Iraqi Letters

08.10.14

My Non-First World Problems: Letters from Iraq

These essays written by Iraqi students attending college in Kurdistan chronicle life in wartime for young people trying to study and survive in a country ripped apart by violence.

The millenial generation of Iraq has grown up under constant conflict and economic hardship, which has affected different parts of the country, and different segments of the population, in different ways.  As Arabs, Kurds, Turkmen, Sunna, Shia, Christian, Yezidi, Shabak, there is no single Iraq experience, but many different but related stories that make Iraq and Iraqi Kurdistan. The Daily Beast asked young people from different parts of the country, 'What does it mean to be a young person in Iraq today?' These are some of their responses written in their own English.

#My-Non-First-World-Problem
By Mohammed Khaluq

Every day as I navigate through the internet, checking my Facebook account, watching videos via YouTube, and reading tweets, I encounter complaints about things that are not worth complaining about. Waiting in a line to get gas, not getting comments or likes on Facebook, worrying about buying the next iPhone as soon as possible, and disliking having your parents tell you what to do are some of the silliest first world problems, “FWP,” I get exposed to. These are a drop of water in a wide sea because those complainers have no idea about the non-FWP that millions of Iraqis and other people in other parts of the world are facing each and every day.

My non-FWP, let me say our non-FWP because most Iraqis have the same problems, is not being able to meet the deadline for this article, not because I cannot, but because I may die at any moment because a random flying bullet or a mortar may decide to pay a little visit to my home and find a shelter in my body. An explosion may force me to cease to be if I decide to stop writing and go outside to visit a friend or spend some time in a café. Our lives in Baghdad, since I came in 2003, have always been besieged by darkness and death, mourns and cries, struggle and pain.

I was only 14 years old when the sectarian conflict between Iraqis reached its peck after the attack on Imam Al Hadi’s and Al Askari’s shrine in Samarra in February of 2006. The school ended an hour before the usual time. We were the only people standing on the corner of the street. Some militias passed by waving guns in the air, and at that moment I realized something bad was about to happen. When I got back to home, the atmosphere was full fear and concern. I remember hearing that a war may start after the attack. I was kept at home, not allowed even to go outside to the main street because those steps that I might have taken could have been my last in this world.  

My non first world problem is not being able to meet the deadline for this article, not because I cannot, but because I may die at any moment from a random flying bullet or a mortar.

One of the strongest memories in mind is when my next door neighbors lost their son in an explosion while he was coming home from university. As I write these words I can still hear his mother, his sister, and his aunt crying out , “Ali, Ali”. I can still her them crying. The scene of them taking that young kid to Najaf to bury him is still in my mind. The sun was just starting to send its golden rays upon the city, yet in everyone’s eyes, the sky was as dark as moonless night. His mother was standing near the door shouting his name, slapping her face very hard. It was like time stopped for a moment, and everyone realized that Ali’s smile will be put into the ground with his body, but his image laughing will be always in our minds and hearts.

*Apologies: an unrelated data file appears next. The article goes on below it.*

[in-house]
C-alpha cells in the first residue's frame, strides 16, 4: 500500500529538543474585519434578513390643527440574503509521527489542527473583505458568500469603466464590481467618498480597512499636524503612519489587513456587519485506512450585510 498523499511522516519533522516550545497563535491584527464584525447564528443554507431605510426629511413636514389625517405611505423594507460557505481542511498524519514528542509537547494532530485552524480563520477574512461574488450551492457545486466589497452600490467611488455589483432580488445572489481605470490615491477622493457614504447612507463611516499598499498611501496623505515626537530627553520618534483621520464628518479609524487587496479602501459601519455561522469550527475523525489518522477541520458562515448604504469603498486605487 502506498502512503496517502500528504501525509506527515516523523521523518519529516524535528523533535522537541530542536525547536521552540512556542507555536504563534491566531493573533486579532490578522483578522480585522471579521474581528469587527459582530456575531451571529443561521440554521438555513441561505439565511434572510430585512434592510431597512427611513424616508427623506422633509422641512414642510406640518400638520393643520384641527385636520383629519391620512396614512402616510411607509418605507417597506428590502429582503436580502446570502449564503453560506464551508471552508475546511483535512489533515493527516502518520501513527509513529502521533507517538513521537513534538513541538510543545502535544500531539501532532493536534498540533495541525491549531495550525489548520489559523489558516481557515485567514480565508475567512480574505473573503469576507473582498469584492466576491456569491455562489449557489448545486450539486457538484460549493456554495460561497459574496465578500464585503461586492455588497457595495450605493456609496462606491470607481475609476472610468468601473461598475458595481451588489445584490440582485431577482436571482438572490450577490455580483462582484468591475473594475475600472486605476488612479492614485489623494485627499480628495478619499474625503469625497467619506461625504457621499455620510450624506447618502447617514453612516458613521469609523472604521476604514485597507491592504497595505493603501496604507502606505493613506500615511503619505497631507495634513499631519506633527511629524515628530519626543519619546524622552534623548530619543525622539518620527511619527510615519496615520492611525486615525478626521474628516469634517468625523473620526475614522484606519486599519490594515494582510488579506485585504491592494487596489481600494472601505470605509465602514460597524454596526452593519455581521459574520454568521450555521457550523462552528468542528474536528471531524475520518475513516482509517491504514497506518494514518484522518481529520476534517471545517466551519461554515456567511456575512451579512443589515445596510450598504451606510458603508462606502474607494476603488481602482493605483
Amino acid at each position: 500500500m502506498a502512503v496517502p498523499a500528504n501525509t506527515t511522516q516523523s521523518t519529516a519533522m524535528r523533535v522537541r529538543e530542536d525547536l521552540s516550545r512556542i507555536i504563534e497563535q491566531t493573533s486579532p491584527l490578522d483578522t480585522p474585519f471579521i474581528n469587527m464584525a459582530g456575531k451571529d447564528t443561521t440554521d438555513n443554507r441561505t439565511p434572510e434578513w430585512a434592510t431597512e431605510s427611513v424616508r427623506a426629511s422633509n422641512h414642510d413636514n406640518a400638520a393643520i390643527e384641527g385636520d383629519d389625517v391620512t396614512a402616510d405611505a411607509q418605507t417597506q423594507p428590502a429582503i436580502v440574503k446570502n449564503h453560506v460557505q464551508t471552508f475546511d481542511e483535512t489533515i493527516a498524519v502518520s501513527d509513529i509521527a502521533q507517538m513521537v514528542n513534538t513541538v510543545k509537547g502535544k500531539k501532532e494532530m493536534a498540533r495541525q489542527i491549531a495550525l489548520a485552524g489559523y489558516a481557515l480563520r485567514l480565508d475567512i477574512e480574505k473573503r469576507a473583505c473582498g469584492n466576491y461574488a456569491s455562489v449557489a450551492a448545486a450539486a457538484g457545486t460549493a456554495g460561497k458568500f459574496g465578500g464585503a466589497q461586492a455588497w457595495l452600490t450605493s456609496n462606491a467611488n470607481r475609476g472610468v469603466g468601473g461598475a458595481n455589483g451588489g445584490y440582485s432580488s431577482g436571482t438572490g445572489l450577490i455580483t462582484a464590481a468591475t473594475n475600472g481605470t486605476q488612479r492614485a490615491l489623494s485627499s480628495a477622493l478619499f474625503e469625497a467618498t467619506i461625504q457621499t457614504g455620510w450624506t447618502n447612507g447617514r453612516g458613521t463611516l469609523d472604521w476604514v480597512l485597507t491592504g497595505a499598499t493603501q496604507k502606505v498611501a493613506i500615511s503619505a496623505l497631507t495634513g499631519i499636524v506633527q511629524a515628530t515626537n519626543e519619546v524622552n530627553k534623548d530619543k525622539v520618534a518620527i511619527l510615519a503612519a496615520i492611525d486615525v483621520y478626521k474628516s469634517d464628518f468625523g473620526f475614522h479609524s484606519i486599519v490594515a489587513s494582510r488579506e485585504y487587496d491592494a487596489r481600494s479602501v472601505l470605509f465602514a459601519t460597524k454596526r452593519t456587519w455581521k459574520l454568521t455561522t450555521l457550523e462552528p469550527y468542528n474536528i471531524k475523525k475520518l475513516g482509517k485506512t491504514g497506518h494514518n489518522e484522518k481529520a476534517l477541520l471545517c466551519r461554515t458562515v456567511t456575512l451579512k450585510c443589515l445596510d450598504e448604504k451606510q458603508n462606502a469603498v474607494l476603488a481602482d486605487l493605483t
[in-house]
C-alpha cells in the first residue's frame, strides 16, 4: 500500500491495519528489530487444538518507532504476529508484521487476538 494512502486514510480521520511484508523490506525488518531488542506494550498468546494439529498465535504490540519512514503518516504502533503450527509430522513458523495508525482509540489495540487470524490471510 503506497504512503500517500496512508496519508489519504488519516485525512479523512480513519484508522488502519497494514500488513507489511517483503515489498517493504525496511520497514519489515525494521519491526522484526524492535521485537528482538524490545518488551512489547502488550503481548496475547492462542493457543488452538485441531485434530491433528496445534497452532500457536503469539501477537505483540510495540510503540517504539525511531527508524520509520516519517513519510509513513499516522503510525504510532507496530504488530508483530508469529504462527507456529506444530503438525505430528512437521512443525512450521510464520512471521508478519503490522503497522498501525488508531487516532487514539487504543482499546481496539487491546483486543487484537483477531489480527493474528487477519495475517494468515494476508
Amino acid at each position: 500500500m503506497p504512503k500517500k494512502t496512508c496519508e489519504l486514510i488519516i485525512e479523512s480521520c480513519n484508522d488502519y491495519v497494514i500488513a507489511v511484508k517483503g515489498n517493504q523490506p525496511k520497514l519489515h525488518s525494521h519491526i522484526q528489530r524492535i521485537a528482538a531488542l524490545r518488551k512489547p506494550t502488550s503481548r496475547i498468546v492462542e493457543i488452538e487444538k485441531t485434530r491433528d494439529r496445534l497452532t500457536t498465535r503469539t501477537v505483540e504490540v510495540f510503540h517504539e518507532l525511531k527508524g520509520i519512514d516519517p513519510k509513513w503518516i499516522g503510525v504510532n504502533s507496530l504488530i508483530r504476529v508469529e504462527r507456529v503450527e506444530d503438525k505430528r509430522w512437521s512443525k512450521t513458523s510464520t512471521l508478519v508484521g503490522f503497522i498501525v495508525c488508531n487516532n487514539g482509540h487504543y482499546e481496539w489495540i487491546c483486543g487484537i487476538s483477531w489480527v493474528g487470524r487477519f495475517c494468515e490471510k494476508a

Things changed after 2010. We could sense some stability around. The number of people dying decreased. However, that is not the situation anymore. The ISIS is trying to drag the country into another hell to destroy its unity, to murder the dreams and the hopes of its youth, and to put an end to this thing called Iraq. They have started attacking everything from shops to cafes, from universities to schools, from mosques to churches. Everyone is a target at any moment despite his ethnicity or belief. 

My non-FWP is that someone may play this scene again, but this time one of my family or my friends will be playing the role of the lost beloved. I wake up every day to the possibility of hearing that someone I care about has been killed in an explosion, lost a part of his body, or is just missing. I wake up every day to the possibility that I may not see my home again. We are tired of sending out young people to the graves just because they were in the wrong place at the wrong time. We are tired of seeing our dreams being executed every day in front of our eyes without having the ability to do anything to stop the causes. We are tired of having great dreams without even having one chance to accomplish them in reality. It seems that the world is aiming to destroy this country to the ground. It seems that the world is not willing to give the Iraqis any chance to dream of prosperity because even in our dreams, we face death.

I may sound hopeless and like someone who is giving up, but I am not. I am just telling the story of our daily life in Iraq. If we look at Iraqis everywhere, you will realize how much fighting spirit they have in their souls. After every explosion, they clean the place and everything is put back to normal again. We may forget those who die every day, and it may become a routine for us. However, the truth is in everyone’s mind that there is a dark part in which he remembers every horrible image he has seen and every beloved person he has lost.